Our users need to have a coherent experience when they interact with our products. In order to achieve this we have principal colours that should be used in all digital products.
To define areas of content, provide structure and rhythm to your design.
- Body #ffffff
- Page background #e4e9ec
- Section background #d4dfe1
- Section background #c3d1d6
- Hero, teaser, banner #2c3841
See our typography page for further detail on applying link styles within text.
- Body copy #2c3841
- Supporting text #525e67
- Active link #00557f
- Hovered link #e85e13
- Visited link #55007f
Our products need a certain level of visual distinctiveness. This is so users can orientate themselves when moving between different sites.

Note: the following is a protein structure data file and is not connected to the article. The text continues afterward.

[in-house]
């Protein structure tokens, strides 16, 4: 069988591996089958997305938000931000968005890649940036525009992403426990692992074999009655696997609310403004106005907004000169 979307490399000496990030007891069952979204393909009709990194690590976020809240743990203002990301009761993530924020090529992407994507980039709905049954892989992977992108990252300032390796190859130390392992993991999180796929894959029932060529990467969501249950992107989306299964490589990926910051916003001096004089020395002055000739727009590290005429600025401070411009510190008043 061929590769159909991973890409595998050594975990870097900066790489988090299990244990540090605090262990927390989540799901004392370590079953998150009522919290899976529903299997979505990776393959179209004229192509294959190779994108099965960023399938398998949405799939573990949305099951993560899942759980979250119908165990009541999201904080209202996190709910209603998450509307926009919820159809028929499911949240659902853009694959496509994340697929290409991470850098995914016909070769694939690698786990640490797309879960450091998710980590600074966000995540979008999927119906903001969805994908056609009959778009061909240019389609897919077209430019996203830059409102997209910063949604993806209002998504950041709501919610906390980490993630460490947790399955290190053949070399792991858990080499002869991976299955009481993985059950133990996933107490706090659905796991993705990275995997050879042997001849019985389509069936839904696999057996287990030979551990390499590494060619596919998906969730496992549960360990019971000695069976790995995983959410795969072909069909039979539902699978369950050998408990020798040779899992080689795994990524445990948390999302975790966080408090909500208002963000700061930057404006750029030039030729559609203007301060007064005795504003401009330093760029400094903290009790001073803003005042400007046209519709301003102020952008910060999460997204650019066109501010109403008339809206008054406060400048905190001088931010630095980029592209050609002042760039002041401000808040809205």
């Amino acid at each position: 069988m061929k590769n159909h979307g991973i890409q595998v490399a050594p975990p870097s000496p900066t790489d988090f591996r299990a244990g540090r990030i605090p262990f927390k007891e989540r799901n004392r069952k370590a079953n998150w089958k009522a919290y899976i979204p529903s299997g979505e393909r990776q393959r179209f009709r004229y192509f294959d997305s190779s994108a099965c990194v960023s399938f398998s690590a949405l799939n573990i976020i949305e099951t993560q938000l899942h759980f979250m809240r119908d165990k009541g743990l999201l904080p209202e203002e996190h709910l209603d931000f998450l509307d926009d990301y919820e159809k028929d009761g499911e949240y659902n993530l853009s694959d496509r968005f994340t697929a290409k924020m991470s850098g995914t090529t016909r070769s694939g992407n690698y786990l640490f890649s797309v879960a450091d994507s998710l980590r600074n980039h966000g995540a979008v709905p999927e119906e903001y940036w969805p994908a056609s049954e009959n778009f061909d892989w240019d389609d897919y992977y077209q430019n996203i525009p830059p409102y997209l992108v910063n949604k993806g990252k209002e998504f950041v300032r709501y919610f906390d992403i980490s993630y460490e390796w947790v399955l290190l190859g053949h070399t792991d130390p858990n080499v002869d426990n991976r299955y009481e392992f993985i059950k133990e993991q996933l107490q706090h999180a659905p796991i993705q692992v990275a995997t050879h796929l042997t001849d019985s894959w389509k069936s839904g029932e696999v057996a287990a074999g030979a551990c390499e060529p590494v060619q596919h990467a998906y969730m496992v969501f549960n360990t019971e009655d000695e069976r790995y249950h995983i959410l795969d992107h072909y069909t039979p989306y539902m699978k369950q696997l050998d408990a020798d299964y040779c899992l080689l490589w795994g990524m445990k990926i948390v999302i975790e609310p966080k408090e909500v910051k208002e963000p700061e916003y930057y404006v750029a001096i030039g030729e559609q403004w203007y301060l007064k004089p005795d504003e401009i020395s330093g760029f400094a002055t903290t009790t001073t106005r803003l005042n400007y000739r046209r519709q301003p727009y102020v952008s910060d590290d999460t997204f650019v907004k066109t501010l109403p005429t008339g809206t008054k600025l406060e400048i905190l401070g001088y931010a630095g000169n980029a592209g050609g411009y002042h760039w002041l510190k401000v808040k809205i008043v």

Picking a theme colour
Your theme colour needs to meet our accessibility guidance, be distinctive from others already in use and fit tonally with our brand. If you would like help and support choosing a theme colour for your product please contact firstname.lastname@example.org
Visualising data with colour
Use these rules when choosing your colours
Get it right in black and white. Make sure your design works in greyscale (black and white) before adding in colour. Don’t assume colours will signal meaning when used on their own.
The safest hue is blue. The richest colour across all types of colour blindness is blue, therefore blue (#00557f) our primary choice.
Red and green should never be seen. Avoid using red and green together as they are difficult to distinguish from one another in the more common types of colour blindness.
(source: ONS Data visualisation > Using colours)